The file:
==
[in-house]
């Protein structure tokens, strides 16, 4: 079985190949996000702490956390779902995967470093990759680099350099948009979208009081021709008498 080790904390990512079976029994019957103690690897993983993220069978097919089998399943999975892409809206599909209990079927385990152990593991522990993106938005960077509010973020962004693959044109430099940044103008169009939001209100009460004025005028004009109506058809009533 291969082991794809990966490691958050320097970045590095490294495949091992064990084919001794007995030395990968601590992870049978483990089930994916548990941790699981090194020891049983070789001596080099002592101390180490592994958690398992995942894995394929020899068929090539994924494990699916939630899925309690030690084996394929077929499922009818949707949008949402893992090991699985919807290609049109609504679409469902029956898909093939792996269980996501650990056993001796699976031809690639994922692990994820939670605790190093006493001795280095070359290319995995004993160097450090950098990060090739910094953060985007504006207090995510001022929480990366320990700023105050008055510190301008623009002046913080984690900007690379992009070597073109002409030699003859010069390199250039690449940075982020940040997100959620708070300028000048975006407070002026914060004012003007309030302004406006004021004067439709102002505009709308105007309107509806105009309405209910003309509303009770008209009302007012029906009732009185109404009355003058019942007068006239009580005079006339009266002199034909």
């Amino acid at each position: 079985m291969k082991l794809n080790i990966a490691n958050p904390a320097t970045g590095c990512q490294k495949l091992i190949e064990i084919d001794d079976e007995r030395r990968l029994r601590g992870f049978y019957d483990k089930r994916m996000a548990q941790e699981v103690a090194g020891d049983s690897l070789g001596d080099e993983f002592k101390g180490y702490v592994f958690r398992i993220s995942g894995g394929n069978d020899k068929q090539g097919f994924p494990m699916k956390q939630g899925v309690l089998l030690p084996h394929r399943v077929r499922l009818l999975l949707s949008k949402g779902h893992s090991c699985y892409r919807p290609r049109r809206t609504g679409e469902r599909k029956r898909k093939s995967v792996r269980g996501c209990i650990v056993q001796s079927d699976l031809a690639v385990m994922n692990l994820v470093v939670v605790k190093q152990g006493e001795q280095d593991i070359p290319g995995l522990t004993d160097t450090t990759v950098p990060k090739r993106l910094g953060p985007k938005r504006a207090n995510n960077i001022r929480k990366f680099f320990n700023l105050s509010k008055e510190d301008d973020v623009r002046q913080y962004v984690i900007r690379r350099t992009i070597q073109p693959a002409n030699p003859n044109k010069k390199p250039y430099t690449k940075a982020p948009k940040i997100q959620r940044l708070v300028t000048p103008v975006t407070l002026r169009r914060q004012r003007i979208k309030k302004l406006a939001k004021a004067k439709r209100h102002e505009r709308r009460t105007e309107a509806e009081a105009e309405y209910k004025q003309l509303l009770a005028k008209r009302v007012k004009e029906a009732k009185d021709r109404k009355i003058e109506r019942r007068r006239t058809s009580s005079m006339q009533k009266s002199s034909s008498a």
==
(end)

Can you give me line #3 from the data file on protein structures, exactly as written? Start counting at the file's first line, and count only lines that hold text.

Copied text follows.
């Amino acid at each position: 079985m291969k082991l794809n080790i990966a490691n958050p904390a320097t970045g590095c990512q490294k495949l091992i190949e064990i084919d001794d079976e007995r030395r990968l029994r601590g992870f049978y019957d483990k089930r994916m996000a548990q941790e699981v103690a090194g020891d049983s690897l070789g001596d080099e993983f002592k101390g180490y702490v592994f958690r398992i993220s995942g894995g394929n069978d020899k068929q090539g097919f994924p494990m699916k956390q939630g899925v309690l089998l030690p084996h394929r399943v077929r499922l009818l999975l949707s949008k949402g779902h893992s090991c699985y892409r919807p290609r049109r809206t609504g679409e469902r599909k029956r898909k093939s995967v792996r269980g996501c209990i650990v056993q001796s079927d699976l031809a690639v385990m994922n692990l994820v470093v939670v605790k190093q152990g006493e001795q280095d593991i070359p290319g995995l522990t004993d160097t450090t990759v950098p990060k090739r993106l910094g953060p985007k938005r504006a207090n995510n960077i001022r929480k990366f680099f320990n700023l105050s509010k008055e510190d301008d973020v623009r002046q913080y962004v984690i900007r690379r350099t992009i070597q073109p693959a002409n030699p003859n044109k010069k390199p250039y430099t690449k940075a982020p948009k940040i997100q959620r940044l708070v300028t000048p103008v975006t407070l002026r169009r914060q004012r003007i979208k309030k302004l406006a939001k004021a004067k439709r209100h102002e505009r709308r009460t105007e309107a509806e009081a105009e309405y209910k004025q003309l509303l009770a005028k008209r009302v007012k004009e029906a009732k009185d021709r109404k009355i003058e109506r019942r007068r006239t058809s009580s005079m006339q009533k009266s002199s034909s008498a």